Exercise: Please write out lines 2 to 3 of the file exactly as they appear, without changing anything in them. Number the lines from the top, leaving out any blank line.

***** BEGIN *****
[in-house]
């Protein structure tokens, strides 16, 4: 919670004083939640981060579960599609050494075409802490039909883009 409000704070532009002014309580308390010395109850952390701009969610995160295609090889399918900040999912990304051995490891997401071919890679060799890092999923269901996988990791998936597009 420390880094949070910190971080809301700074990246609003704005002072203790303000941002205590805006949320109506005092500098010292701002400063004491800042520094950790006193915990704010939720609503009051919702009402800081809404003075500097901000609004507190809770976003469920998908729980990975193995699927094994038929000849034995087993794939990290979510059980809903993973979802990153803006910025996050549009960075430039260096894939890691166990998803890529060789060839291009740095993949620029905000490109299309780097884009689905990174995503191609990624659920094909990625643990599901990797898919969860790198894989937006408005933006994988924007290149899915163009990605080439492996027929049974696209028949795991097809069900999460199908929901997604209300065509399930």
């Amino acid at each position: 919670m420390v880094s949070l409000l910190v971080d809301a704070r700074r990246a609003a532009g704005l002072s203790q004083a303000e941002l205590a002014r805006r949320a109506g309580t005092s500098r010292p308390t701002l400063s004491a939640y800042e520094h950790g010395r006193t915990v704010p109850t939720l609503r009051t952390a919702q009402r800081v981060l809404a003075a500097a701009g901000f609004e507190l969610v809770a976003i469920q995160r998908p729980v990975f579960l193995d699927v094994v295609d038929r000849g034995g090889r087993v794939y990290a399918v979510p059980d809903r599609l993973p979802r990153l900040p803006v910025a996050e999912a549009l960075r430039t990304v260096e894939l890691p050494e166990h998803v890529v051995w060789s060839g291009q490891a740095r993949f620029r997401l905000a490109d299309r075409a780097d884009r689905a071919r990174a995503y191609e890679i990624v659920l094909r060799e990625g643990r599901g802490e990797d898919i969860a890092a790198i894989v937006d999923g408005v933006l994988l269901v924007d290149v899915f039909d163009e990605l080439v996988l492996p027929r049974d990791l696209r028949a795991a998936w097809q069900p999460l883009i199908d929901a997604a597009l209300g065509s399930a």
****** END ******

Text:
């Protein structure tokens, strides 16, 4: 919670004083939640981060579960599609050494075409802490039909883009 409000704070532009002014309580308390010395109850952390701009969610995160295609090889399918900040999912990304051995490891997401071919890679060799890092999923269901996988990791998936597009 420390880094949070910190971080809301700074990246609003704005002072203790303000941002205590805006949320109506005092500098010292701002400063004491800042520094950790006193915990704010939720609503009051919702009402800081809404003075500097901000609004507190809770976003469920998908729980990975193995699927094994038929000849034995087993794939990290979510059980809903993973979802990153803006910025996050549009960075430039260096894939890691166990998803890529060789060839291009740095993949620029905000490109299309780097884009689905990174995503191609990624659920094909990625643990599901990797898919969860790198894989937006408005933006994988924007290149899915163009990605080439492996027929049974696209028949795991097809069900999460199908929901997604209300065509399930």
């Amino acid at each position: 919670m420390v880094s949070l409000l910190v971080d809301a704070r700074r990246a609003a532009g704005l002072s203790q004083a303000e941002l205590a002014r805006r949320a109506g309580t005092s500098r010292p308390t701002l400063s004491a939640y800042e520094h950790g010395r006193t915990v704010p109850t939720l609503r009051t952390a919702q009402r800081v981060l809404a003075a500097a701009g901000f609004e507190l969610v809770a976003i469920q995160r998908p729980v990975f579960l193995d699927v094994v295609d038929r000849g034995g090889r087993v794939y990290a399918v979510p059980d809903r599609l993973p979802r990153l900040p803006v910025a996050e999912a549009l960075r430039t990304v260096e894939l890691p050494e166990h998803v890529v051995w060789s060839g291009q490891a740095r993949f620029r997401l905000a490109d299309r075409a780097d884009r689905a071919r990174a995503y191609e890679i990624v659920l094909r060799e990625g643990r599901g802490e990797d898919i969860a890092a790198i894989v937006d999923g408005v933006l994988l269901v924007d290149v899915f039909d163009e990605l080439v996988l492996p027929r049974d990791l696209r028949a795991a998936w097809q069900p999460l883009i199908d929901a997604a597009l209300g065509s399930a």